Anonymous asked a question:
I read a text post from you about wanting friendship just for appreciation of the person, not opportunism. I used to be like that. But somehow through the hurt I’ve accumulated from people, real relationships feel too fragile. To cope, I found myself using people for clear defined reasons, than sentimentality. It has kept me safe, but I feel like I’ve lost a part of my humanity too. How can I love people for who they are despite the total possibility of being letdown?
Hey dear friend, thank you for your very honest message.
I went through a very similar phase where for years, I couldn’t trust anyone. I had been brutally hurt by a church and I never thought I would recover. I did. It took a ton of therapy and self-examination and safe people to get there.
I have (well, had) a friend who was hurt badly, but he never recovered. Because he never got over his pain, our friendship was ultimately ruined. I sort of blame him and I sort of don’t. But I really wish he had gotten help, whether it was therapy or mentoring or just a monthly lunch with a safe person. He never put in the effort. Not once.
It’s understandable that you’d feel fear about this. Friendships are difficult. Conflict is inevitable. Everybody, at some point, will let somebody down. That includes you and me. If you’re not ready for that sort of friction right now, that’s okay. Take your time. And you are never, ever obligated to return to an abusive relationship. You need boundaries from bad situations, and sometimes that means cutting off some friendships indefinitely.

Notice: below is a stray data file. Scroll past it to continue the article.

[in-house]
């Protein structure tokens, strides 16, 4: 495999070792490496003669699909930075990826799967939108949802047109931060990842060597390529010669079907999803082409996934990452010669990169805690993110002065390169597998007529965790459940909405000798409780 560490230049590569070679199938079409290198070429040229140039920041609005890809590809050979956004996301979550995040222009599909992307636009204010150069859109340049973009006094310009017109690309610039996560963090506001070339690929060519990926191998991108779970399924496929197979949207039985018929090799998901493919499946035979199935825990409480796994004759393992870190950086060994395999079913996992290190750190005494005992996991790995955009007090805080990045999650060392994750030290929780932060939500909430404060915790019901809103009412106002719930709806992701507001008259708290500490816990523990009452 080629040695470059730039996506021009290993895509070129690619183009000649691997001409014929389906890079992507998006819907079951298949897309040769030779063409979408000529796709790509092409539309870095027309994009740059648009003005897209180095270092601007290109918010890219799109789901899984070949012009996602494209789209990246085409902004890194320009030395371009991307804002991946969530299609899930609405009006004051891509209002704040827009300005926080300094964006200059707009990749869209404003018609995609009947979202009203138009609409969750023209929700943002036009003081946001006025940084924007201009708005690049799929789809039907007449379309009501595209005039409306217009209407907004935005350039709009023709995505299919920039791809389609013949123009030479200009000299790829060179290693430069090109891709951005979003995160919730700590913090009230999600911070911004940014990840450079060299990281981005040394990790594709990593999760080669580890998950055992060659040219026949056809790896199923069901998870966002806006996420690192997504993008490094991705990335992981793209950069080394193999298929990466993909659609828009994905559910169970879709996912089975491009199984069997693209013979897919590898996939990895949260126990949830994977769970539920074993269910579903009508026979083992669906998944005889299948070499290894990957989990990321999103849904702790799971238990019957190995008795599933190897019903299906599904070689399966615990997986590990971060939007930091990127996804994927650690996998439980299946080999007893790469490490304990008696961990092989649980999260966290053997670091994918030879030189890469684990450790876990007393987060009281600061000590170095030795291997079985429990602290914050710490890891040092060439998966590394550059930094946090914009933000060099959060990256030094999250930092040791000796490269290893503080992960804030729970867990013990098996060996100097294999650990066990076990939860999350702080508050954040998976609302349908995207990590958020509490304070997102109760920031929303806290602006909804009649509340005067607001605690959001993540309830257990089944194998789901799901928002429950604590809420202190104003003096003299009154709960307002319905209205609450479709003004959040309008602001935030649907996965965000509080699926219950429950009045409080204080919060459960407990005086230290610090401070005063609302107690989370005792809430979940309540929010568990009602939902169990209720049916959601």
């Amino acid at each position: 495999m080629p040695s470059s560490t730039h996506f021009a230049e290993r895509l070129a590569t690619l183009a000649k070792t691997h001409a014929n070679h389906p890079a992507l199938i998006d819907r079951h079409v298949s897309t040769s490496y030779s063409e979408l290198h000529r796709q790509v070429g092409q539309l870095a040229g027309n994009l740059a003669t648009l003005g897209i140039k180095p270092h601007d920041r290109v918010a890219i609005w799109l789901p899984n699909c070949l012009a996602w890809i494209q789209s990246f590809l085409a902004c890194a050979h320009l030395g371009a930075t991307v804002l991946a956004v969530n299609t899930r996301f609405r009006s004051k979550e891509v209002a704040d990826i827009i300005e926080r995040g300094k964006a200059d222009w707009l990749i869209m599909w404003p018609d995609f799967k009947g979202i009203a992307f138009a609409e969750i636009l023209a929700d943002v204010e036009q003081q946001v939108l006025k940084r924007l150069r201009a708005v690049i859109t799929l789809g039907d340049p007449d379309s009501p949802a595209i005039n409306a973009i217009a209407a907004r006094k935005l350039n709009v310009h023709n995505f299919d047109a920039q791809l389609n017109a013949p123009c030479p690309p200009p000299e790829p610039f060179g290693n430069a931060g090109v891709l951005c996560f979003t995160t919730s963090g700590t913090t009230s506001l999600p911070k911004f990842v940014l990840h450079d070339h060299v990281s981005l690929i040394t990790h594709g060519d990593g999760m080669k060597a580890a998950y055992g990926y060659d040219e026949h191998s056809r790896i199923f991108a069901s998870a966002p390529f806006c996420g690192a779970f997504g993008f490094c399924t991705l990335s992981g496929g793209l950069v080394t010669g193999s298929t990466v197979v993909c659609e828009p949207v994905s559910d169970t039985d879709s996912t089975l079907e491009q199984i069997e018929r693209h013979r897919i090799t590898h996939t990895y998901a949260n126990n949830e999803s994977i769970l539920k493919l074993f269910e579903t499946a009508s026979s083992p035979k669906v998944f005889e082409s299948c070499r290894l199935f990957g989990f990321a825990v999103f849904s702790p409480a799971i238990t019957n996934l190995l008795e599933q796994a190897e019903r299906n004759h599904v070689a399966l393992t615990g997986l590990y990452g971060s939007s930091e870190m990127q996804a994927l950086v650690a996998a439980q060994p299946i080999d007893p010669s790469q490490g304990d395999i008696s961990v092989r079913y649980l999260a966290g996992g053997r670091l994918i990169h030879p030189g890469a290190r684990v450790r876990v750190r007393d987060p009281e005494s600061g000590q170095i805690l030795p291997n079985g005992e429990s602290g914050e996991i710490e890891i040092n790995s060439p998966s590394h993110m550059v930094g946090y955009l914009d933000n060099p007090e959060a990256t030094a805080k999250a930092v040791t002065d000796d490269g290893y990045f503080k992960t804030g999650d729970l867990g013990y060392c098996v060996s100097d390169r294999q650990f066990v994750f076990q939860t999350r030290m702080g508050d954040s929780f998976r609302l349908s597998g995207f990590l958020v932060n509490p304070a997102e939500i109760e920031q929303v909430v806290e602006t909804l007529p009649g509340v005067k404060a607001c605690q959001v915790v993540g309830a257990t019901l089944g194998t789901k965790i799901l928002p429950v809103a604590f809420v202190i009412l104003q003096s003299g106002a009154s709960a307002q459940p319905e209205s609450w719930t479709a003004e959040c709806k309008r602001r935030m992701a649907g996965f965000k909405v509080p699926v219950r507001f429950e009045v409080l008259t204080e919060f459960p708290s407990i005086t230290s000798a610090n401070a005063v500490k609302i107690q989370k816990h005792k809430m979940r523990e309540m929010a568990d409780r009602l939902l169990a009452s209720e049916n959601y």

At the same time, we are built for community. It’s hard to be with people, but harder not to. Doing life with people is what life is all about. And as you implied: if we’re only around people for the things they can do, then essentially we are dehumanizing them, only wanting a robotic version of them that does our bidding rather than allowing them to be the beautiful (and complicated and messy) person that they are.
All of this takes real effort. So today, it might require you take a baby step. Tomorrow, maybe another half-step. It might be only for an hour a month, about as long as you can stand it. It might mean therapy, or just finding the one rare person who clicks. And I hope that eventually, in the season you are ready, you re-enter community with your heart fully open again. Expect that it will be painful. Expect that it will be beautiful, too. Just as life is up and down, so are friendships, and some might last only a season, but for that season they will mean everything. I hope you make a step that way.
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